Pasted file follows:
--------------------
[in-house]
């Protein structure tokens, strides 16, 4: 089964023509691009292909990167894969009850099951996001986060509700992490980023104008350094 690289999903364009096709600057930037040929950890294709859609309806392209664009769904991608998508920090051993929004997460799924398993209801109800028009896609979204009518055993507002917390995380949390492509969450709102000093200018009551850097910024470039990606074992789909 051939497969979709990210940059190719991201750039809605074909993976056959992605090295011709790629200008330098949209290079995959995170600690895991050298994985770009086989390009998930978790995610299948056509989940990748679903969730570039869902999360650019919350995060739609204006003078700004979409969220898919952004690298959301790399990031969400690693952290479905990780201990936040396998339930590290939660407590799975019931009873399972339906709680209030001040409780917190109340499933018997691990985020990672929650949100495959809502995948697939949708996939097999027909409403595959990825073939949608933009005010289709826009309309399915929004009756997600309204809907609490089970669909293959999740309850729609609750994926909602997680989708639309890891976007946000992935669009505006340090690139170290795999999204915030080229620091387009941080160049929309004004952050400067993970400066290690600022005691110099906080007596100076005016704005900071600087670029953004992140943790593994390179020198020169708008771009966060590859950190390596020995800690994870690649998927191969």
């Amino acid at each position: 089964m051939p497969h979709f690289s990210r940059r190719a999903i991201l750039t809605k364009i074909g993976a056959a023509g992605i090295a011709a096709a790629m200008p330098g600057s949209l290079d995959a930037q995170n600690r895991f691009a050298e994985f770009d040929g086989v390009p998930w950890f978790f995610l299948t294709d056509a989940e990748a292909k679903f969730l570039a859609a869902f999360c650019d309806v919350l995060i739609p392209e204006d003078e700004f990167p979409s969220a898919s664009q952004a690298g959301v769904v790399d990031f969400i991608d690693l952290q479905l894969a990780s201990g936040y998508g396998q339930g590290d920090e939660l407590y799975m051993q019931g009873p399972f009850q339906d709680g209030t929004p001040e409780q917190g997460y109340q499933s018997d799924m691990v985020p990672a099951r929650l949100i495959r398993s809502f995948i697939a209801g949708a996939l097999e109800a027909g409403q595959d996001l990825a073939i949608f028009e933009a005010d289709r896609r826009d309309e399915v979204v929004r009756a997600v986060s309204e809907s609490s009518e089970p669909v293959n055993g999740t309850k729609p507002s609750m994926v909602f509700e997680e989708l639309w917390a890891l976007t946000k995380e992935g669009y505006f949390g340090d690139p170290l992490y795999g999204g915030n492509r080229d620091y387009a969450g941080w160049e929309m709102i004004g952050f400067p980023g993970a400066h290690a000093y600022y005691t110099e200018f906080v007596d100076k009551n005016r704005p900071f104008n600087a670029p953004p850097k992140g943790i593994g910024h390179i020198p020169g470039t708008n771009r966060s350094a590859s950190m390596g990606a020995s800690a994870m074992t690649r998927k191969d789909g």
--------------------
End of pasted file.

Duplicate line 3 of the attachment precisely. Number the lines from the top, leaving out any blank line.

């Amino acid at each position: 089964m051939p497969h979709f690289s990210r940059r190719a999903i991201l750039t809605k364009i074909g993976a056959a023509g992605i090295a011709a096709a790629m200008p330098g600057s949209l290079d995959a930037q995170n600690r895991f691009a050298e994985f770009d040929g086989v390009p998930w950890f978790f995610l299948t294709d056509a989940e990748a292909k679903f969730l570039a859609a869902f999360c650019d309806v919350l995060i739609p392209e204006d003078e700004f990167p979409s969220a898919s664009q952004a690298g959301v769904v790399d990031f969400i991608d690693l952290q479905l894969a990780s201990g936040y998508g396998q339930g590290d920090e939660l407590y799975m051993q019931g009873p399972f009850q339906d709680g209030t929004p001040e409780q917190g997460y109340q499933s018997d799924m691990v985020p990672a099951r929650l949100i495959r398993s809502f995948i697939a209801g949708a996939l097999e109800a027909g409403q595959d996001l990825a073939i949608f028009e933009a005010d289709r896609r826009d309309e399915v979204v929004r009756a997600v986060s309204e809907s609490s009518e089970p669909v293959n055993g999740t309850k729609p507002s609750m994926v909602f509700e997680e989708l639309w917390a890891l976007t946000k995380e992935g669009y505006f949390g340090d690139p170290l992490y795999g999204g915030n492509r080229d620091y387009a969450g941080w160049e929309m709102i004004g952050f400067p980023g993970a400066h290690a000093y600022y005691t110099e200018f906080v007596d100076k009551n005016r704005p900071f104008n600087a670029p953004p850097k992140g943790i593994g910024h390179i020198p020169g470039t708008n771009r966060s350094a590859s950190m390596g990606a020995s800690a994870m074992t690649r998927k191969d789909g």